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The Elton John AIDS Foundation Announces $850,000 in Grant Awards: First cycle of grants for 2012 go to AIDS United, The NAMES Project, and The SERO Project

<p>Press Release</p>


May 30, 2012

NEW YORK, May 30, 2012 /PRNewswire-USNewswire/ -- In advance of the July 2012 International AIDS Conference, the Elton John AIDS Foundation (EJAF) today announced its first round of grants for calendar year 2012 totaling $850,000. Three grants have been awarded to AIDS United, The NAMES Project's "Quilt-In the Capital 2012" program, and the SERO Project's "HIV Is Not a Crime" program. EJAF is one of the world's leading nonprofit organizations supporting HIV prevention, stigma reduction, treatment, care, and service programs. During 2011, the Foundation awarded over $8 million in grants to more than 100 HIV-focused programs in the U.S., the Caribbean, and Latin America. Please visit EJAF's website for a complete listing of EJAF's 2011 grants.

"We are tremendously excited about the important work of these three grantees," said EJAF Chairman David Furnish. "We look forward to collaborating with them over the next year and furthering our shared goals of fighting stigma and supporting underserved populations in communities heavily impacted by HIV/AIDS."

AIDS United, $700,000: "For the past 19 years, EJAF has provided funding to AIDS United (formerly the National AIDS Fund), bringing together the strengths of both organizations to advance HIV prevention, service, and advocacy programs across the U.S.," said EJAF's Executive Director Scott Campbell. "The Foundation continues to value this partnership, combining EJAF's voice and ability to mobilize resources with AIDS United's network of Community Partnerships and national HIV/AIDS grant-making initiatives."

AIDS United will apply EJAF's $700,000 award to several initiatives, including the Access to Care (A2C) Initiative and Community Partnership challenge grants. The Access to Care (A2C) Initiative supports innovative HIV programming in 10 U.S. locations, ranging from rural Alabama to the neighborhoods of Harlem, to ensure that these underserved communities are able to access and benefit from HIV treatment and care. The AIDS United Community Partnerships support local HIV grants, fundraising, technical support and advocacy in 29 states across the country. Please visit www.aidsunited.org for further information.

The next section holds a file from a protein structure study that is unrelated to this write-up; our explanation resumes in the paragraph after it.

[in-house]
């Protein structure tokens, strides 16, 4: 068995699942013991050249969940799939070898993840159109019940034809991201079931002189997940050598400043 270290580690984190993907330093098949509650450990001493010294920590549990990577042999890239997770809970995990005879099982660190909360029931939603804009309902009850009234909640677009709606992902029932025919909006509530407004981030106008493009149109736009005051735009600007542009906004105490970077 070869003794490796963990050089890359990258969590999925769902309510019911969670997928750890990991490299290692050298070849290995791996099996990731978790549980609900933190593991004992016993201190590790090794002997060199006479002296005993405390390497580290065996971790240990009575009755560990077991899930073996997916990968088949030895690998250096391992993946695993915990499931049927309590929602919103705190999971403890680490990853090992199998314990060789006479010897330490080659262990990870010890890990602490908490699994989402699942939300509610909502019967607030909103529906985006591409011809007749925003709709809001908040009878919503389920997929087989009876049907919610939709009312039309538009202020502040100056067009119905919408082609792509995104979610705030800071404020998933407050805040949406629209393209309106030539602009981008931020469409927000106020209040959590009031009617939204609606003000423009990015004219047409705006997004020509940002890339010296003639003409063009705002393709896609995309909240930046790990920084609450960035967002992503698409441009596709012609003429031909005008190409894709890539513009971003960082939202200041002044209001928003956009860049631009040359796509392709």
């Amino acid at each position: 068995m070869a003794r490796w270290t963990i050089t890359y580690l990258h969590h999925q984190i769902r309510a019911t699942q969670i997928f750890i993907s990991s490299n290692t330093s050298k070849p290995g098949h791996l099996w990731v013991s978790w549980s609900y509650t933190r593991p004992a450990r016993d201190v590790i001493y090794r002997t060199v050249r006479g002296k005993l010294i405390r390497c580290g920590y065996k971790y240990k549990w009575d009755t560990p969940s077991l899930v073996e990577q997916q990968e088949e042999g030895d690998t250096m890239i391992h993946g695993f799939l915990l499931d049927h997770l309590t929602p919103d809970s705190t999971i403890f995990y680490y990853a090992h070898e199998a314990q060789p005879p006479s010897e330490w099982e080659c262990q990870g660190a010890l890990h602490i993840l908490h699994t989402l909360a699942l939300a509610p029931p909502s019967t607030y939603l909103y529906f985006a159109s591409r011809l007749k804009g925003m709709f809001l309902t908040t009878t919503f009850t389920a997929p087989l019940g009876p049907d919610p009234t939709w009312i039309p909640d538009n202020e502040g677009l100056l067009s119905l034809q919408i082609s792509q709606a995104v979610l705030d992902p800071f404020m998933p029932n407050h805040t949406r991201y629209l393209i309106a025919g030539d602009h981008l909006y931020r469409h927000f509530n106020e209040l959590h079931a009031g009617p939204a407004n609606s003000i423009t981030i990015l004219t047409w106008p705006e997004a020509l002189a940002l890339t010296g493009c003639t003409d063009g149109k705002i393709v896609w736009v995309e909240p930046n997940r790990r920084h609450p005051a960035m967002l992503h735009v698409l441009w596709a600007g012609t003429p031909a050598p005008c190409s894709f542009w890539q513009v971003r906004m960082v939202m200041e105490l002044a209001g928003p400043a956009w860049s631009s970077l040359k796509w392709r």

The NAMES Project, Quilt-In the Capital 2012, $100,000: The NAMES Project maintains, enhances, and displays The AIDS Memorial Quilt, the largest memorial to individuals lost to HIV/AIDS in the world. Throughout its history, The AIDS Memorial Quilt has been used to fight prejudice, raise awareness and funding, as a means to link hands with the global community, and as an effective tool in HIV/AIDS education and prevention. It is difficult to walk away from The Quilt unchanged. Campbell said, "By revealing the humanity behind the statistics, The Quilt helps teach compassion; triumphs over stigma, phobia and taboo; and inspires individuals to take direct responsibility for their own well being and that of their family, friends and community." EJAF is providing a one-time grant to help display The AIDS Memorial Quilt at over 50 venues in Washington, D.C., during the 19th International AIDS Conference, July 20-24, 2012, to help focus additional public attention on worldwide efforts to end the AIDS epidemic.

The SERO Project, HIV Is Not a Crime, $50,000: The United States leads the world in the prosecution and extended imprisonment of people with HIV for consensual and no-risk behavior. HIV criminalization - use of the criminal law to single out people with HIV for punishment that is significantly disproportionate to our treatment of similar or more serious risks of harm - may be one of the more harmful examples of active government support for the disparate treatment of people living with HIV. The facts of many of these cases read like relics from a less-informed past; in a number of states, exposing someone to HIV can produce a far more severe punishment than killing someone with a car. "EJAF is supporting the SERO Project to directly address the urgent issue of HIV criminalization by documenting the ways that HIV-positive people are impacted by criminal laws, engaging and empowering those who have been prosecuted, educating and mobilizing communities, and raising broad public awareness by sharing compelling personal stories of those who have been prosecuted," stated Campbell.

About EJAF

The Elton John AIDS Foundation (EJAF) was established as a nonprofit organization in the United States in 1992 and as a registered charity in the United Kingdom in 1993 by Sir Elton John. Together, both entities have raised more than $275 million for worthy programs in 55 countries around the globe since inception. Today, the Foundation is one of the world's leading nonprofit HIV/AIDS organizations supporting innovative HIV prevention programs, efforts to eliminate stigma and discrimination associated with HIV/AIDS, and direct care and support services for people living with HIV/AIDS. The U.S. organization's current grant-making priorities target HIV prevention programs throughout the United States, the Americas, and the Caribbean; HIV prevention and care services for highly marginalized and vulnerable populations; and HIV/AIDS prevention education and the promotion of sexual health for adolescents. For more information, please visit www.ejaf.org.

SOURCEĀ  Elton John AIDS Foundation

Web Site: http://www.ejaf.org



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